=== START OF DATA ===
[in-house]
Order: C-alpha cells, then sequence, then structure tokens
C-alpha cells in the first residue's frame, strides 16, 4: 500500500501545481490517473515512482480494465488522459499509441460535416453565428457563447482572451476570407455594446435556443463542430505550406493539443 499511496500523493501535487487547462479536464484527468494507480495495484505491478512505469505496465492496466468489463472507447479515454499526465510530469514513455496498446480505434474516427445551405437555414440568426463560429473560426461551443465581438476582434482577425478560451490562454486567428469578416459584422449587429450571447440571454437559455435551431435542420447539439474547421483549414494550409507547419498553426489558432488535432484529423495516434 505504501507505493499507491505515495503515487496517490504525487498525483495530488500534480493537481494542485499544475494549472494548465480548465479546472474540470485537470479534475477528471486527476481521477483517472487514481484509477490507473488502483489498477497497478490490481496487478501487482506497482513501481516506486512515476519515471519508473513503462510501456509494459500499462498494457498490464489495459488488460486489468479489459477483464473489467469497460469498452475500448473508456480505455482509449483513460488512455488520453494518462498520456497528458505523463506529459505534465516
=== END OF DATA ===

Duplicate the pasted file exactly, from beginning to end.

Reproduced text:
[in-house]
Order: C-alpha cells, then sequence, then structure tokens
C-alpha cells in the first residue's frame, strides 16, 4: 500500500501545481490517473515512482480494465488522459499509441460535416453565428457563447482572451476570407455594446435556443463542430505550406493539443 499511496500523493501535487487547462479536464484527468494507480495495484505491478512505469505496465492496466468489463472507447479515454499526465510530469514513455496498446480505434474516427445551405437555414440568426463560429473560426461551443465581438476582434482577425478560451490562454486567428469578416459584422449587429450571447440571454437559455435551431435542420447539439474547421483549414494550409507547419498553426489558432488535432484529423495516434 505504501507505493499507491505515495503515487496517490504525487498525483495530488500534480493537481494542485499544475494549472494548465480548465479546472474540470485537470479534475477528471486527476481521477483517472487514481484509477490507473488502483489498477497497478490490481496487478501487482506497482513501481516506486512515476519515471519508473513503462510501456509494459500499462498494457498490464489495459488488460486489468479489459477483464473489467469497460469498452475500448473508456480505455482509449483513460488512455488520453494518462498520456497528458505523463506529459505534465516